We consider that our presented apparatus has a superior capability for early RA diagnosis. In addition, it is applicable to the daily clinic setting if improvements are made to the apparatus; that is, shortening the exposure time, expanding the field of view (FOV), and increasing the tube voltage to image thicker body parts other than the fingers.
In this paper, a preliminary summary of a clinical study was presented with more than 100 healthy volunteers and patients with RA. Significance of the x-ray phase-imaging apparatus has been demonstrated. Following this, detailed examination for early RA diagnosis will be continued by classifying imaging results by patients’ age, sex, and features.
This study was approved by the institutional review ethics board of Saitama Medical University in Japan (application number: 692), and a written informed consent was obtained from each participant. The study was conducted in accordance with relevant guidelines and regulations.
We used the apparatus for clinical use of Talbot-Lau interferometry11, of which the fundamental design was based on the simulation by Yashiro et al.22. The apparatus is shown in Fig. 5(a), which comprised an x-ray tube, a flat panel detector (FPD), a source grating (G0), a phase grating (G1), and an amplitude grating (G2). In addition, the FPD and the gratings are set in the housing of the apparatus. The x-ray tube (UH-6QC-307E; Hitachi Medical Corporation) had a tungsten anode and a nominal focal spot of 400 µm. The tube located above G0 was operated at 40 kVp and emitted x-rays downward. The x-ray mean photon energy was 28 keV. The specifications of the linear gratings mounted on the apparatus are shown in Table 3. The distance between G0 and G1 was 1.1 m, and that between G0 and G2 was 1.36 m. The FPD (Anrad, LMAM) was located beneath G2, and its pixel size was 85 µm. A target was placed 60 mm above G1, and the FOV was 46 mm × 46 mm, taking into account the magnification of the image when depicting the MP joints11. The values of modulation transfer function of the apparatus were 0.96 at 1 line/mm and 0.86 at 2 lines/mm in the width, and 0.92 at 1 line/mm and 0.73 at 2 lines/mm in the length at the position of the target. The apparatus was totally confirmed to satisfy the safety standards as a conventional x-ray system.
The apparatus generated three kinds of images by the fringe-scanning method1; an attenuation image, a differential phase (or refraction) image, and a small-angle-scattering (or dark-field) image23. In this study, refraction images, which map the degree of x-ray deflection caused by the refraction in subjects, were evaluated in terms of the sensitivity to cartilage tissue. The period for the imaging sequence was 32 seconds, including 19 seconds of total x-ray exposure.
We focused on capturing images of the cartilage in MP joints of the fingers, which were the predilection sites of RA. We designed a holder to hold the participant’s wrist and each proximal phalanx so that the MP joints were positioned at a proper orientation for imaging. The holder, shown in Fig. 5(b), is equipped with a mechanism for adjusting the joint space that moderately stretched the subject’s fingers.
We also designed a phantom made of polymethyl methacrylate (PMMA) and a water solution (10.5% water) of dipotassium hydrogen phosphate (K2HPO4) so that the refractive-index difference between them was the same as that between the cartilage and joint fluid24. The phantom had round columns of PMMA measuring 10 mm in diameter; it was immersed in the water solution, and the thickness of the phantom was determined to be equivalent with the attenuation of x-rays through the finger joints, as shown in Fig. 5(c). We acquired images of the phantom at the same height as that for MP joint measurements and determined the dose as 4 mGy for human subjects to satisfy a signal-to-noise ratio larger than 3.0. The signal was defined as the averaged signal by refraction between the column and water solution in 50 pixels, and the noise was defined as standard division of the signal of the water solution in 50 × 50 pixels. The refraction images of the phantom with a 4 mGy dose and the signal to noise ratio are shown in Fig. 5(d,e). Peripheral areas showed high noise because of the reduction of the x-ray caused by gratings made on flat substrates.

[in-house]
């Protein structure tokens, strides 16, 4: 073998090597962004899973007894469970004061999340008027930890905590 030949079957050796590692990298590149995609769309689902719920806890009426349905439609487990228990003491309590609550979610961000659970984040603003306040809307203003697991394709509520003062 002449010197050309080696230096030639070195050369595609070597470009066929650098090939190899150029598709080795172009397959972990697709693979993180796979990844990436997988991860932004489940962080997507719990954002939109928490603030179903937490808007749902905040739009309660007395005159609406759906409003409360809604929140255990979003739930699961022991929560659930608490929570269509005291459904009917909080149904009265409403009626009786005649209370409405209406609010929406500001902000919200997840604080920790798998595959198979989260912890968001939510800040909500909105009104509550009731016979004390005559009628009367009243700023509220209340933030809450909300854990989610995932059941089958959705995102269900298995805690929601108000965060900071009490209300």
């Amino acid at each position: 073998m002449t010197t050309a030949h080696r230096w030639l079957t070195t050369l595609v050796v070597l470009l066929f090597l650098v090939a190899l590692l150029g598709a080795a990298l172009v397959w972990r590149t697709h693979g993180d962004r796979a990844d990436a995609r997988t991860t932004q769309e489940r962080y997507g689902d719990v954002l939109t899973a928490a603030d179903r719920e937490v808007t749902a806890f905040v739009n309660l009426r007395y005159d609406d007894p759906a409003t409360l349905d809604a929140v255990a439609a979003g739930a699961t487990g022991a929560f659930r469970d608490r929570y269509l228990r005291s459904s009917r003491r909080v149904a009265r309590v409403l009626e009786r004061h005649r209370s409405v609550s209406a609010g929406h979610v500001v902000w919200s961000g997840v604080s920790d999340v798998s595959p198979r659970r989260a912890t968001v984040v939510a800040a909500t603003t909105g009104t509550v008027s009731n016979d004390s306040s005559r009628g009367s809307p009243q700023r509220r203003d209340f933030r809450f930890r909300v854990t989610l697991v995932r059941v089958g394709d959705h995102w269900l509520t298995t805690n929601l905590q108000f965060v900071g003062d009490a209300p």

Evaluation of the cartilage
We performed in vivo imaging of MP joints in 55 healthy volunteers and 70 patients with RA. We evaluated the condition of the cartilage in all fingers by measuring the thickness in the whole area and minimum area. The thickness in the whole area implies that the value averaged 17.8 mm along the cartilage surface in a refraction image. The thickness in the minimum area was the average value of 0.36 mm along the thinnest cartilage surface. The procedure of the thickness evaluation is shown in Fig. 6. First, the centre of curvature of the cartilage surface, depicted in a refraction image, was found (Fig. 6(a)). Then, the image was converted so that the surface of the cartilage was almost flat (Fig. 6(b)). The thickness was evaluated by measuring the distance between the peaks appearing in the averaged profile (Fig. 6(c)). The peaks were attributed to the surfaces of cartilage and bone. The range for profile averaging was 17.8 mm for the whole area thickness, as indicated by the yellow rectangle in Fig. 6(b). The joints of patients with RA were also evaluated by the Larsen grade with conventional x-rays24. Twenty-one patients were also examined by a 3-Tesla whole-body magnetic resonance scanner (SIEMENS, Skyra). For finger MRI, fat-saturated proton density weighted images with a time of repetition/time of echo of 2500/16 ms, FOV of 80 mm, and section thickness of 1.3 mm were obtained.
The datasets generated during and/or analysed during the current study are available from the corresponding author on reasonable request.
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We express gratitude to the radiologic technologists: Mr. Yukihito Wada, Mr. Hiroaki Kawasaki, Mr. Masaya Hirano, and Mr. Masato Endo of the Department of Radiology at Saitama Medical University. In addition, this study was supported by the SENTAN project of Japan Science and Technology Agency.We would like to thank Editage (www.editage.com) for English language editing.
Y.H., J.K., S.N., C.M., A.T., Y.S., N.M., and K.K. are employed by Konica Minolta, Inc. The company owns the following relevant patents: US 9044154 invented by Y.H. and S.N., and US 910763 invented by Y.H. H.Y., Y.K., Y.T.K., H.O., T.M., Y.A., T.M., J.T., M.N., and A.M. declare no potential conflict of interest.
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Yoshioka, H., Kadono, Y., Kim, Y.T. et al. Imaging evaluation of the cartilage in rheumatoid arthritis patients with an x-ray phase imaging apparatus based on Talbot-Lau interferometry. Sci Rep 10, 6561 (2020). https://doi.org/10.1038/s41598-020-63155-9
Scientific Reports (2021)